All goods and services are the product, combined with the availability of natural resources of those who work to produce them. The old clause 4 of the Labour Party calls for a system which allows for workers to receive the “full fruits of their labour”.

    One possible objection to this is that this doesn’t allow for some of the produce of workers to be redistributed to those who cannot work because they are too young, too old, or too sick. The prose of the Sidney and Beatrice Webb version is far more eloquent than the new Blairite version but even so I would say it still does need a slight tweak in the interests of accuracy.

    The difference in emphasis between what the Socialist Webbs and modern day Liberals are proposing is still very obvious though. For Liberals it is about social benefits which might even include a UBI. For socialists the importance is in having “the most equitable distribution thereof that may be possible” of the goods and services produced. In other words it is about fair wages and jobs for all who are capable of doing them.

  • Land Value Tax can be the tax base for both local taxation and as part of the national taxation system. As a replacement for council tax it would remain a local tax. There are typically at least two tiers of local billing authorities. In London this includes the London Boroughs and London Assembly. The London assembly levies a precept on top of council tax. As a consequence, redistribution of local taxes typically occurs both internally within tiers and across regions. London has much of the highest value residential property in the UK as well as the greatest numbers of households living in poverty, primarily as a consequence of housing costs. Local taxes are set by councillors and Mayors who are judged principally by the quality of local services they are able to provide.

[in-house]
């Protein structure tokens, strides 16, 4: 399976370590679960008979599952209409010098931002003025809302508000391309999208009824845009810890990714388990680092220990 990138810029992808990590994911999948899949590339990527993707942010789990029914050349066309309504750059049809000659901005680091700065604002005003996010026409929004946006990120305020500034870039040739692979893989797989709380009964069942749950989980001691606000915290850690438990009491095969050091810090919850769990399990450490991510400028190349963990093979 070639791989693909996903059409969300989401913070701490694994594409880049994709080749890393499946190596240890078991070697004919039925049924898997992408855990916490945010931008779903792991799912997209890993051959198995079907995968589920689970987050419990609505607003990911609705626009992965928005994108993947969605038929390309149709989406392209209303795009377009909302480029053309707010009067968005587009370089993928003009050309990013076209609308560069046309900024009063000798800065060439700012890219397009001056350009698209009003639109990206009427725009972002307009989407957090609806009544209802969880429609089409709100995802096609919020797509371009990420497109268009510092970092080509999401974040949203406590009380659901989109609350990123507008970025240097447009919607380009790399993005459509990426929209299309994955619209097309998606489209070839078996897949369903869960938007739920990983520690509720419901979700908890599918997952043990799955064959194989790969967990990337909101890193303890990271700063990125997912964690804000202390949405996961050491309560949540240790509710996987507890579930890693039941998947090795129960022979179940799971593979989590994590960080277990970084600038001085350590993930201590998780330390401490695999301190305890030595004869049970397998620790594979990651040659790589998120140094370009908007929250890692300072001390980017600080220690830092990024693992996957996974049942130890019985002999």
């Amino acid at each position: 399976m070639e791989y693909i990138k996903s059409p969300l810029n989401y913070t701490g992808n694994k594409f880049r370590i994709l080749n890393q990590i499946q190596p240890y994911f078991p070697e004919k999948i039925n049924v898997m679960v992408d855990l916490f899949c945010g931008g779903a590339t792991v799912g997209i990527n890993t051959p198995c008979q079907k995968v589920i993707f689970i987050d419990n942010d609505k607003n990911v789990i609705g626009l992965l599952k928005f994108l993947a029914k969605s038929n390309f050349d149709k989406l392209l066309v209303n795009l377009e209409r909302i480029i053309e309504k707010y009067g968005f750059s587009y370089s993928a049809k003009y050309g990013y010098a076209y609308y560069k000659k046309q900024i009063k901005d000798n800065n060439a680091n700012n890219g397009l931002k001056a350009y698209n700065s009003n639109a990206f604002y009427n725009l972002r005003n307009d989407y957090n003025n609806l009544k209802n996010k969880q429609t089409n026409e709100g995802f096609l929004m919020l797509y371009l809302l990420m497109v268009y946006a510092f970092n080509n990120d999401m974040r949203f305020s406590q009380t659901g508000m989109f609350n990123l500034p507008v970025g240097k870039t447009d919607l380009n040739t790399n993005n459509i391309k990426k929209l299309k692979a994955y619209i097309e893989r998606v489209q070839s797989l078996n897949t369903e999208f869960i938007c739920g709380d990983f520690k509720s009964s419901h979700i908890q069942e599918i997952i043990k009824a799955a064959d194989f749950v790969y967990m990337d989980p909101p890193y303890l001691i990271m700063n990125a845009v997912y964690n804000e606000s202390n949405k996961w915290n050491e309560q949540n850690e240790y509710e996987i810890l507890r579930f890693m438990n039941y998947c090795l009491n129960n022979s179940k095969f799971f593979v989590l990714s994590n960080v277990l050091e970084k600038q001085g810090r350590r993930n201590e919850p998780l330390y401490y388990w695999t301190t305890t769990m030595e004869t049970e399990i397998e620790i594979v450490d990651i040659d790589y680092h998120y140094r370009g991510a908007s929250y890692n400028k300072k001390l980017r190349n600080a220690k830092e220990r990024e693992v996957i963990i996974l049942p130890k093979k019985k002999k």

On a national basis, LVT could be collected as part of the tax system via income tax on imputed rents (net of housing personal allowances). It is not a hypothecated tax. Redistribution within the tax system would be as now i.e.from higher earners/higher value property owners to lower earners/lower value property owners.
    Addressing growing poverty and the housing crisis requires radical solutions. That is what Liberalism is for. To campaign for societal change that will make a real difference to inequality and freedom from poverty.

  • Sandy Smith,

    Party policy is to have a land tax on commercial land which we call the Commercial Landowner Levy. As you point out having a land tax on homes is problematic because there will be those who own a large home but have a small income. We should have a policy of making Council Tax proportional to the value of the home (as suggested in the Mirrlees Report, Joe) and re-instate the pre-2013 national council tax benefit scheme so those of working age are entitled to 100% discount on their Council Tax if their income is equal to or lower than the Universal Credit rates.